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2nd PCA axis

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PCA: Algorithm

Given centered data , compute principle vectors

1st principle vector

maximize the variance of projection of

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PCA: Algorithm by SVD

SVD of the centered data matrix

: number of instances

: dimension

A

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PCA: Algorithm by SVD

Columns of

is exactly the principal vectors,

orthogonal and has unit norm

Matrix

Diagonal

Strength of each eigenvector

Columns of

Coefficients for reconstructing the samples.

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Application: Face Recognition

Want to identify specific person, based on facial image

Can’t just use the given 256 x 256 pixels

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Applying PCA

Method A: Build a PCA subspace for each person and check which subspace can reconstruct the test image the best

Method B: Build one PCA database for the whole dataset and then classify based on the weights.

Example data set: Images of faces

Each face is …

values

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Each face is converted to a 256*256-d vector (not matrix).

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Principal Components (Method B)

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Reconstructing … (Method B)

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Happiness Subspace (Method A)

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Suppose we have a set of faces known as happy faces (i.e. we have labels for each faces). Then, we may compute the principle vectors of this subset of faces. These principle vectors are shown here.

Similarly, in the next slide, we can compute the principle vectors of disgust faces.

Therefore, to predict the label of a test face, we can use these two sets of principle vectors to reconstruct test face and see which set reconstructs the test face better (method A).

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Disgust Subspace (Method A)

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Image Compression

Divide the original 372×492 image into patches:

Each patch is an instance that contains 12×12 pixels on a grid

View each as a 144-D vector

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PCA Compression: 144D => 60D

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PCA Compression: 144D => 16D

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PCA Compression: 144D => 6D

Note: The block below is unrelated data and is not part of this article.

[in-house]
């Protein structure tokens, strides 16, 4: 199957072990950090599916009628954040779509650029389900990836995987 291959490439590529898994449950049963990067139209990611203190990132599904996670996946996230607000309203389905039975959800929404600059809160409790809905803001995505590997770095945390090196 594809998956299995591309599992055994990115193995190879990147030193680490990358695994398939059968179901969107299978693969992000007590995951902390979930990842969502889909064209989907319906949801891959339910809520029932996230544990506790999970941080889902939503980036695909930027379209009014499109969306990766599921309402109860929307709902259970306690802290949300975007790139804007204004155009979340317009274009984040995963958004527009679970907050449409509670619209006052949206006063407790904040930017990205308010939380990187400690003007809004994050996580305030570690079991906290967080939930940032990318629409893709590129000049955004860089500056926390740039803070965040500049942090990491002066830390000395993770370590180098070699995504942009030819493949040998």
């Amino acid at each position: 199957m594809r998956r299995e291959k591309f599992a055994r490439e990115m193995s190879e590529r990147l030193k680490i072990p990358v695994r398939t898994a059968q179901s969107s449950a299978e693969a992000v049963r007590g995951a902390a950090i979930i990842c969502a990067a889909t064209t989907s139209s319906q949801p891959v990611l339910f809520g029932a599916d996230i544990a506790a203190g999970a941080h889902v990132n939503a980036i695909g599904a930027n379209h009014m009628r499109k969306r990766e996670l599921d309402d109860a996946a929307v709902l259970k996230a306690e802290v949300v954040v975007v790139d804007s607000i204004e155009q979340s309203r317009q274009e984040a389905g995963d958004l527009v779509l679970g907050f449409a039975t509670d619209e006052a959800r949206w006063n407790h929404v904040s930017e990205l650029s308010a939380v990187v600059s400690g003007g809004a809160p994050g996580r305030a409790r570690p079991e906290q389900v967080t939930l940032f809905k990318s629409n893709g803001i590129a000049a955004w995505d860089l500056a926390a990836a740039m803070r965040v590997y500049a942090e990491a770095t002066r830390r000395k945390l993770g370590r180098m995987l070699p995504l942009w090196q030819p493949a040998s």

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6 Most Important Eigenvectors

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PCA Compression: 144D => 3D

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3 Most Important Eigenvectors

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Noisy Image

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Denoised Image using 15 PCA Components

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PCA: Shortcomings

PCA cannot capture non-linear structure

Similar with SVD

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PCA: Shortcomings

PCA does not know labels

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PCA: Conclusions

PCA

find orthonormal basis for data

sort dimensions in order of “strength”

discard low significance dimensions

Uses

Get compact description

Ignore noise

Improve classification (hopefully)

Not magic:

Doesn’t know class labels

Can only capture linear variations

One of many tricks to reduce dimensionality!

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Extra: Compute PCA Using Eigen-Decomposition

Given centered data compute covariance matrix

Top PCA components = Top eigenvectors of .

Equivalence between eigen-decomposition and SVD

SVD decomposition of ,

SVD-based algorithm for PCA

Eigen-decomposition of .

Eigen-based algorithm for PCA

The equivalence gives .

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One-slide Takeaway

Dimensionality reduction

compress/reduce dimension

reconstruct the original matrix by two or more smaller matrices

Singular value decomposition (SVD)

decompose a matrix into

: column-orthonormal. diagonal matrix.

CUR decomposition

set of columns of . set of rows of .

Principle component analysis (PCA)

reconstruct data matrix by a smaller number of eigenvectors

view the data from a literally different angle.

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In-class Practice

1. Describe briefly (informally or formally) the relationship between singular value decomposition and eigenvalue decomposition.

2.1 Compute the eigenvalues and eigenvectors of matrix

2.2 Let It is easy to check that . What are the singular values of ?

2.3 Obtain SVD for A where A = U VT